7 Strange But True Reasons People Have Filed For Divorce
Divorce is not an uncommon thing–in the United States alone, there are nearly one million divorces granted each year. Most states have adopted a no-fault divorce policy that does not require couples to divulge the reason they are getting divorced, but simply state that their marriage is beyond repair. Throughout the world, there have been tales of strange reasons why people have gotten divorced that range from slightly odd to flat out ridiculous. Here are seven strange stories of why people have filed for divorce:
- A Japanese woman filed for divorce from her husband after she took him to see the movie “Frozen,” and he did not appreciate it like she did. The women ended her marriage of six years because of her husband’s dislike of the Disney movie.
- A man in Dubai divorced his wife because he thought she was possessed by a genie. The wife’s family told him that she was possessed by a “djin”–which is a genie-like creature in Arabic folklore–after she refused to have sex with him.
- A woman who resides in Kuwait divorced her new husband when she discovered that his way of eating peas was different than hers. The couple was only married for
Illinois Soon Entering Its Third Year as a “No-Fault” Divorce State
In January 2018, Illinois will begin its third year of “no-fault” divorce under state law. When spouses are considering divorce, it is important to understand this philosophical and legal principle that governs divorce in the state.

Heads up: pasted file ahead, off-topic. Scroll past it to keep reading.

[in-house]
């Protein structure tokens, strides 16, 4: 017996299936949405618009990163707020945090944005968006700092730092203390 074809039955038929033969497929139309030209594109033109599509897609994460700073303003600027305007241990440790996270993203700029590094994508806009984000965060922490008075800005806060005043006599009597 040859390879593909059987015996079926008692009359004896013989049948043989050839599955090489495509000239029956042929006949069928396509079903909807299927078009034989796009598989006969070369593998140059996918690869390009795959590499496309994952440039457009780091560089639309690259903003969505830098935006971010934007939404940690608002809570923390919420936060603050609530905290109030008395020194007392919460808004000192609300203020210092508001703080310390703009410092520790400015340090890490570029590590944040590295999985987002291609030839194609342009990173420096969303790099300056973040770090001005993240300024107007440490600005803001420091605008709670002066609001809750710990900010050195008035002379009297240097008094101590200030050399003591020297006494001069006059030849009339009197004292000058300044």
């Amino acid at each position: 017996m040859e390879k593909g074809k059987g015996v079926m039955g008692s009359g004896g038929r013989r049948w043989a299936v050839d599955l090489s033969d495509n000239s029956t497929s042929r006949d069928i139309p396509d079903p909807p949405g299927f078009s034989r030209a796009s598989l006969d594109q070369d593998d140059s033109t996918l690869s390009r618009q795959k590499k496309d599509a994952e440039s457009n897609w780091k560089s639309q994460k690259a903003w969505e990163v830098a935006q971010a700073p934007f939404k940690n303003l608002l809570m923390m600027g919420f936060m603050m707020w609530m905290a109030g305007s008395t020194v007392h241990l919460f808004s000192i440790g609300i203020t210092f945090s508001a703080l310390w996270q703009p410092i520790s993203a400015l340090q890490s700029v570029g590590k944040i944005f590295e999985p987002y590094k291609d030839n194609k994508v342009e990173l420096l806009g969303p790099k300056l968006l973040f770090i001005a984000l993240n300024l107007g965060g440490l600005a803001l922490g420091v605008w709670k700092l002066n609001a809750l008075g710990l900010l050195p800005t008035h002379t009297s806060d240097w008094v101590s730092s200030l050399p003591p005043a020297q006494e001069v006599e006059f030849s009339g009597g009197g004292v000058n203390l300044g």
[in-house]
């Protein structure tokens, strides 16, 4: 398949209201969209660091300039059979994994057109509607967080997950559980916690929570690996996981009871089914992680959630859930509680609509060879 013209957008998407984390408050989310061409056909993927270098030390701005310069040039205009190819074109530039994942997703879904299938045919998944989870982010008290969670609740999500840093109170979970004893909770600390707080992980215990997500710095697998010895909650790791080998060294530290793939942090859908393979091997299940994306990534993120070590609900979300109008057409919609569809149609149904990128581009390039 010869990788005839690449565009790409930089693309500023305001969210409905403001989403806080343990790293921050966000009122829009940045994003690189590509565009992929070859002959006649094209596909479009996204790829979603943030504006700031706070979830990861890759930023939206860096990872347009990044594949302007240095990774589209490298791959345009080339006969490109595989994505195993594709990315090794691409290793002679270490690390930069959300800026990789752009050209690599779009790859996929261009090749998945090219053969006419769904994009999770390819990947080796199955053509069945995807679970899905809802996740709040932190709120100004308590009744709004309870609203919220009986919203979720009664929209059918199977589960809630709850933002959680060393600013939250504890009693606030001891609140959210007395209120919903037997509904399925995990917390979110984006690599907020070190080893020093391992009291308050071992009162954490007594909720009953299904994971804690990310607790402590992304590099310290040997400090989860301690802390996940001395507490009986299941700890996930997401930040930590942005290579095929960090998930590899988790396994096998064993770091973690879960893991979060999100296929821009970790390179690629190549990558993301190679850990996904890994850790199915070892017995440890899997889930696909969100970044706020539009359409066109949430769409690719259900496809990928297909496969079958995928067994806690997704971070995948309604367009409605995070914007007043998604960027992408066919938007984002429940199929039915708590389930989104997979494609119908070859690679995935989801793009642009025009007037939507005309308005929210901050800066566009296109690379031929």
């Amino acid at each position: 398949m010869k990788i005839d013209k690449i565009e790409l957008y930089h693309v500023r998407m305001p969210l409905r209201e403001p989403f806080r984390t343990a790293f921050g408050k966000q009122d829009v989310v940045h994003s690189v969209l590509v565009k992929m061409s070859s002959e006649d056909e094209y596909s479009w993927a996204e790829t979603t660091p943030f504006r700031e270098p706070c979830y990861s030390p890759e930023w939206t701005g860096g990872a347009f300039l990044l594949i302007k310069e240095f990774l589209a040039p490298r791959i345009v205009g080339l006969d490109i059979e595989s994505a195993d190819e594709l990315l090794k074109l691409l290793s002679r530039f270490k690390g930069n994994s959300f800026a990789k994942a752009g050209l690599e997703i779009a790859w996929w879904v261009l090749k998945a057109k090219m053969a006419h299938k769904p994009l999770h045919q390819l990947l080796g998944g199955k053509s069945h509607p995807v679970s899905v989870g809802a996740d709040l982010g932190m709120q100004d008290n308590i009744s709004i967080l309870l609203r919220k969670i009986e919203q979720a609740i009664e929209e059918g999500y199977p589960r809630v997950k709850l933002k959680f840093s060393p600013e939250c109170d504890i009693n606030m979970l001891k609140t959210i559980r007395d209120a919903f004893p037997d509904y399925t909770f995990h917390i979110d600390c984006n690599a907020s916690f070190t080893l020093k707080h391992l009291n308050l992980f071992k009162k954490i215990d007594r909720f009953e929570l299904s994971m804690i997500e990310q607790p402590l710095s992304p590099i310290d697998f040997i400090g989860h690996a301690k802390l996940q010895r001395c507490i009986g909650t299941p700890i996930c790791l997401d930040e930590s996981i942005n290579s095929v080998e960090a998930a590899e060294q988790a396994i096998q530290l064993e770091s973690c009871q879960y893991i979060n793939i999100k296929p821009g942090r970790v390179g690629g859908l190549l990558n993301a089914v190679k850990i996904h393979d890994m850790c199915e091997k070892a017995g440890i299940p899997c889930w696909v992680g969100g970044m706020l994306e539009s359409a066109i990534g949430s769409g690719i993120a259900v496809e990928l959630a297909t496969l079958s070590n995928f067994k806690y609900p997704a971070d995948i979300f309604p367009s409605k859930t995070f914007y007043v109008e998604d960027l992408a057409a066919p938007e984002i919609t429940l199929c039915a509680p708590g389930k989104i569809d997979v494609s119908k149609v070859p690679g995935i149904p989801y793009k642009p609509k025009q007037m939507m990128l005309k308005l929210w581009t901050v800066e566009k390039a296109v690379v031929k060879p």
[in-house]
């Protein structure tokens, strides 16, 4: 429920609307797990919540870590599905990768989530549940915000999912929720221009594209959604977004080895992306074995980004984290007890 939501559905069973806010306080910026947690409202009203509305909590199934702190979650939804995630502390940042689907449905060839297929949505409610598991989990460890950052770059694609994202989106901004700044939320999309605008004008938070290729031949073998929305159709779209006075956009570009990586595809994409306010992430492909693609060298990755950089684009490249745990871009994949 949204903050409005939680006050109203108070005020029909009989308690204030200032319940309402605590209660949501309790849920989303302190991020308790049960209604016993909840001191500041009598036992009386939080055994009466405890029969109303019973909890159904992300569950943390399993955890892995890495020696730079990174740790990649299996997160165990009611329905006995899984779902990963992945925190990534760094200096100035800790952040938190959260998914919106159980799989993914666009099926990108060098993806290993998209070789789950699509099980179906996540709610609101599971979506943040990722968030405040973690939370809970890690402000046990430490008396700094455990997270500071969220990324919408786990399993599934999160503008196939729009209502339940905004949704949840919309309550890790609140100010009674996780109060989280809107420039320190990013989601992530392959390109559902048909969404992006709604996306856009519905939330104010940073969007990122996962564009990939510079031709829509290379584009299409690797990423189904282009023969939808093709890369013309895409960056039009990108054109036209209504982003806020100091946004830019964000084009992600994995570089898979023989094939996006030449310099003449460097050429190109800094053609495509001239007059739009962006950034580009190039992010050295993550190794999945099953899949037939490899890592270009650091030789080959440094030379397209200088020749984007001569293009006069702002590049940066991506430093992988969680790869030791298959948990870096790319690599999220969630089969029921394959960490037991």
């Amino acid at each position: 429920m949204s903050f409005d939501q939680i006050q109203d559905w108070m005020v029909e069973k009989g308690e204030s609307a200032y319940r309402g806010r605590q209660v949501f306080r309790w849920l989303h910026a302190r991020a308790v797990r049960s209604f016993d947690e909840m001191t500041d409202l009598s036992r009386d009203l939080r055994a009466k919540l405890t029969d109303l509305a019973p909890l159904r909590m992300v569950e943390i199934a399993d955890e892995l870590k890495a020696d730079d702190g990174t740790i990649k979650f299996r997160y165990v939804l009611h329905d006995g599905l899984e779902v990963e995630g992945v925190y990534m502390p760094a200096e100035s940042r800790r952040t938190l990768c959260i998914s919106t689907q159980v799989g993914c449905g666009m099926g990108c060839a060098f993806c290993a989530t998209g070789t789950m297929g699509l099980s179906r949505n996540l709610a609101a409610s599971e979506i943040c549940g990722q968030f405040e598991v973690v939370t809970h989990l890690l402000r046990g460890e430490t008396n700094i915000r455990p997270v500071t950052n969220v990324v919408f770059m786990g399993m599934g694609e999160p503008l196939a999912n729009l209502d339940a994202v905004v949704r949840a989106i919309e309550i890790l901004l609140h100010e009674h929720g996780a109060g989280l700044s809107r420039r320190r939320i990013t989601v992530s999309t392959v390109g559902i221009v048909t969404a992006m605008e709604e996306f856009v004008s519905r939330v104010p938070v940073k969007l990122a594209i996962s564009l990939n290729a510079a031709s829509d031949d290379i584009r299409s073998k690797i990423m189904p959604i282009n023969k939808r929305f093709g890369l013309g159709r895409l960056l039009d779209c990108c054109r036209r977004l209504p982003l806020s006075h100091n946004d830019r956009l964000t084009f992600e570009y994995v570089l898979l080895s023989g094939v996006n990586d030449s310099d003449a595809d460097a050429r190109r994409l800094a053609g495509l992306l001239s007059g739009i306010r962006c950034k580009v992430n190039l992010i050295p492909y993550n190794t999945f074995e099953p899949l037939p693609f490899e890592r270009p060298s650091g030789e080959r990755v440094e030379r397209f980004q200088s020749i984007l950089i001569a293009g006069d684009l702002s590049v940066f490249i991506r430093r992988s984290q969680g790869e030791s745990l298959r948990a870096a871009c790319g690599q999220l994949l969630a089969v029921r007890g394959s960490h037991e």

Irreconcilable Differences Are All That Is Required in a No-Fault Framework
On January 1, 2016, “irreconcilable differences” became the sole legal grounds for the dissolution of a marriage in Illinois. While irreconcilable differences could be considered possible grounds for divorce prior to 2016, they were not the sole grounds. For many years, fault-based grounds (e.g. adultery or mental cruelty) were considered relevant as well. However, this is no longer the case. Under current state law, irreconcilable differences, which speak to the irretrievable breakdown of the marriage – the point at which present or future attempts at reconciliation become impracticable and inconsistent with the best interests of the family – is all that needs to exist for a marriage to be properly dissolved in the state of Illinois.
Agreement on Irreconcilable Differences Hastens a Divorce Decree
While both spouses do not need to agree that irreconcilable differences exist for a divorce to be obtained in Illinois, agreement allows for the pre-divorce decree waiting period imposed …